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ADVERTISING: Advertorial — The truth about acne and how to get rid of it

by DARCY GREENWALD/Vital Health
| December 20, 2023 1:00 AM

Though acne is not life-threatening, it is a health condition that gets displayed to the world, and consequently can be very distressing. Acne can be a normal and transient phenomenon connected to shifts in hormone levels during puberty. But acne that lingers into adulthood and beyond is a symptom that can be persistent and hard to treat. It can also point to more serious, underlying health issues.

What are some of the root causes of acne? In Chinese medicine, we view acne as related to bacterial infections that lead to skin-level inflammation, visibly seen as red or pink discoloration and often pus. We advise patients with acne to remove foods that contribute to inflammation, specifically dairy, sugar, alcohol, peanuts, wheat, spicy food, chicken, shellfish, and greasy food. It is interesting to note that many of these are also common food allergens.

While removing these foods may help, many adults with chronic acne will need to work more deeply on gut repair and/or hormonal balance. Facial acne is more indicative of hormonal imbalances, whereas acne on the chest, back and shoulders is often due to the presence of bacteria in the bloodstream from eroding gut health. 

The reason abnormal bacterial loads make their way into the bloodstream is usually due to intestinal hyper-permeability, or “leaky gut.” This occurs when the spaces between the cells that line the small intestine loosen too much so that microbes normally only present within the digestive tract enter the blood. There are many causes of leaky gut, including exposure to antibiotics, other medications, and chemicals such as glyphosate in our food system.

Hormonal changes contribute substantially to acne. Any woman can tell you that when she is excessively stressed, often the first place it shows up is through menstrual, premenstrual, and even menopausal issues, including emotional lability and acne. Elevated stress levels raise blood sugars, which contribute to the proliferation of bacteria or other microbes such as fungi circulating in the blood. The hormonal imbalance polycystic ovarian syndrome or PCOS includes symptoms of irregular menstrual periods and acne. PCOS is caused by chronically elevated blood sugars, which cause excess levels of insulin, which then trigger the ovaries to produce too many androgens, or male hormones. Important also to note regarding hormonal imbalance is the critical detoxifying role the liver plays in clearing excess hormones from the body. Good liver health is essential!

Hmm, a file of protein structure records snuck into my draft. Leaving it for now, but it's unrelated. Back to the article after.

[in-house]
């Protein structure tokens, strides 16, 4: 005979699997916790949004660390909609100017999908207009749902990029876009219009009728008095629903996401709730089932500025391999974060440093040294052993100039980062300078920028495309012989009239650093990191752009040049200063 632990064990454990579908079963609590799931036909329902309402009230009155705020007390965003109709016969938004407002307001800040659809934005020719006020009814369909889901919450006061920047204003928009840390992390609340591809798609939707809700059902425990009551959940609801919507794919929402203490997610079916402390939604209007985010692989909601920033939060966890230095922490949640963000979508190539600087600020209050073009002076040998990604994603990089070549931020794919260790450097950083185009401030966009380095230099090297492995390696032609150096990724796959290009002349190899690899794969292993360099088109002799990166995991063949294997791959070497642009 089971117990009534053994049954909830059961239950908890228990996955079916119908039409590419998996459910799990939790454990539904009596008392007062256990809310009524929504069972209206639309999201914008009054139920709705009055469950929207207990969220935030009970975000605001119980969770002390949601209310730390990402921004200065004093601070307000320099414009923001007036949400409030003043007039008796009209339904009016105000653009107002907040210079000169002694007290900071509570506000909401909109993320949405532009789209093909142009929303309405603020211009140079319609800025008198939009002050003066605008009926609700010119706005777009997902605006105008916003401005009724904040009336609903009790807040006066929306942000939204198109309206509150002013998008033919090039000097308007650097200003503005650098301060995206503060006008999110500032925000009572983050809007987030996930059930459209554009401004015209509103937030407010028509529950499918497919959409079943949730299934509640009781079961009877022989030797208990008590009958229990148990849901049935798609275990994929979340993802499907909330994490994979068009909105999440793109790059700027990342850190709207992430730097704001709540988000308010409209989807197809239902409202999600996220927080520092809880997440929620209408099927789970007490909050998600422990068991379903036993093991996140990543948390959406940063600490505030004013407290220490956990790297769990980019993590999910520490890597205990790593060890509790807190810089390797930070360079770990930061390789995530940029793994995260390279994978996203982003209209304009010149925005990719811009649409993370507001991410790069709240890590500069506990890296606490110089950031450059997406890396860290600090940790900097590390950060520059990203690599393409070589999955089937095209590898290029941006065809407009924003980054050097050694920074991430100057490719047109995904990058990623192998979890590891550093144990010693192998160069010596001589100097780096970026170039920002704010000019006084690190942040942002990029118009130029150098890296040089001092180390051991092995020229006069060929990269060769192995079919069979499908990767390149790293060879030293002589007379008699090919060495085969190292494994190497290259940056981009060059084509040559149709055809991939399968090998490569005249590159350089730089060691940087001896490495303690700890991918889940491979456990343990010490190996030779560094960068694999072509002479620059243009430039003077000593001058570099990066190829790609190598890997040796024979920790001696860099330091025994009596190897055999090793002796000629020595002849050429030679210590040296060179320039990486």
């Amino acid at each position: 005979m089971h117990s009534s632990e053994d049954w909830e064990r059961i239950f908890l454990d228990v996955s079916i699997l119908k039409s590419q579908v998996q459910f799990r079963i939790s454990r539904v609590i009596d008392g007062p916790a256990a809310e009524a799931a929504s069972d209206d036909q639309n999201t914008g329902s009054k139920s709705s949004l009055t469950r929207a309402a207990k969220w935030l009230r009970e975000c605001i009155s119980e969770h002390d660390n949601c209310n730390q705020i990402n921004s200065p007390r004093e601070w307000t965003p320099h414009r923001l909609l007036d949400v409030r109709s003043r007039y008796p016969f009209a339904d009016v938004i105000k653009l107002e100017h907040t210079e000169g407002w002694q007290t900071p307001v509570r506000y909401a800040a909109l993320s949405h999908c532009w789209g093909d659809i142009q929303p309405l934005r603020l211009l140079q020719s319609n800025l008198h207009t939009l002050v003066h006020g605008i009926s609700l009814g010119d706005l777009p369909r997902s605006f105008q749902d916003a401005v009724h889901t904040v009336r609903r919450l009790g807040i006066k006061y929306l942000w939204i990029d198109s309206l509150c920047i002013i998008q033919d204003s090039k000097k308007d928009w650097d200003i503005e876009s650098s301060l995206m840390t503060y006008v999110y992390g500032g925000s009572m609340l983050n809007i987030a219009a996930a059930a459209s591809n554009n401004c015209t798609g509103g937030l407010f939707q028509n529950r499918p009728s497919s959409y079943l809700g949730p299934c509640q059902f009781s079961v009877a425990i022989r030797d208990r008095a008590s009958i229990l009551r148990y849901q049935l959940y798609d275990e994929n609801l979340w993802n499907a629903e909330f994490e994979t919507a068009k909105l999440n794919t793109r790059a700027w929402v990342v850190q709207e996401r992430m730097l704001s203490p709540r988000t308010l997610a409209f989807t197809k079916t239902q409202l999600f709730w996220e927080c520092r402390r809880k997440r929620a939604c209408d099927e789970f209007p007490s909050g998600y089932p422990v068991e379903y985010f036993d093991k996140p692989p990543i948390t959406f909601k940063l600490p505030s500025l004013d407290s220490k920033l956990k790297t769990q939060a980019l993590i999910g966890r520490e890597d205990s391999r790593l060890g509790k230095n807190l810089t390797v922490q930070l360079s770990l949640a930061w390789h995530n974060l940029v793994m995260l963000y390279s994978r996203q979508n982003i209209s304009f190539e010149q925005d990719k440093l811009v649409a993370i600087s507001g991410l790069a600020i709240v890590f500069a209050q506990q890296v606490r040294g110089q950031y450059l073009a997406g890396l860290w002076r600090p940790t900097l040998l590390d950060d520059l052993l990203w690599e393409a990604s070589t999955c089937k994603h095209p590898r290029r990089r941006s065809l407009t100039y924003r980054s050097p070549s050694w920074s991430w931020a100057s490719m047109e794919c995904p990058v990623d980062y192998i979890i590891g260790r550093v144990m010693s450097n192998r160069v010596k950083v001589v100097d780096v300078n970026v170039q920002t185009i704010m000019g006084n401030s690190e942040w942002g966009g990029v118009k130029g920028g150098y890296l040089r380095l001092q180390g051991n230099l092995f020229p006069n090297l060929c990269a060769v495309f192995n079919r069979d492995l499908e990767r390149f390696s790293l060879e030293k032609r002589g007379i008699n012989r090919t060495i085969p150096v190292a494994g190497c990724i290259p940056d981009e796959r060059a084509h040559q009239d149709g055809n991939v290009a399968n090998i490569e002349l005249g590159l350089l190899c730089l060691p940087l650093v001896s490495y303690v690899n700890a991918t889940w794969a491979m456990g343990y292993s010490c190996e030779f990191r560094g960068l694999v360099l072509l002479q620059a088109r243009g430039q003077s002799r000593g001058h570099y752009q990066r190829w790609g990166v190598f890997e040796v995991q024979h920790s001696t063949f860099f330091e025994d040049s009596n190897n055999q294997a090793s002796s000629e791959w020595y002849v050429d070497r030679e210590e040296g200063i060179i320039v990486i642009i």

Finally, there are numerous scientific studies connecting acne with nutritional deficiencies, including zinc, vitamin A and E, B vitamins, selenium, and copper. Supplementing with whole food forms of these nutrients can be an effective way to help reduce acne. 

The presence of acne can be a useful barometer of measuring how well someone is doing in bringing their body back to a state of improved health. At Vital Health, we accomplish this through individually tailored diet changes, supplements and acupuncture to rebalance hormones, reduce stress, boost your liver and heal your leaky gut.

Want to hear more from Vital Health? Check out our podcast. Search for VitalHealth4You on your favorite podcast listening app or go to vitalhealthcda.com/podcasts/.

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Darcy Greenwald holds a master’s degree in Oriental Medicine, and is a Licensed Acupuncturist. She is additionally certified in Western Herbalism and massage therapy. She has more than 20 years of experience in natural medicine. Greenwald is a “Health Detective,” she looks beyond your symptom picture and investigates WHY you are experiencing your symptoms in the first place. Greenwald is currently accepting new patients and offers natural health care services and whole food nutritional supplements at Vital Health in Coeur d’Alene.

Visit our website at www.vitalhealthcda.com to learn more about Greenwald, view a list of upcoming health classes and read other informative articles. Greenwald can be reached at 208-765-1994 and would be happy to answer any questions regarding this topic.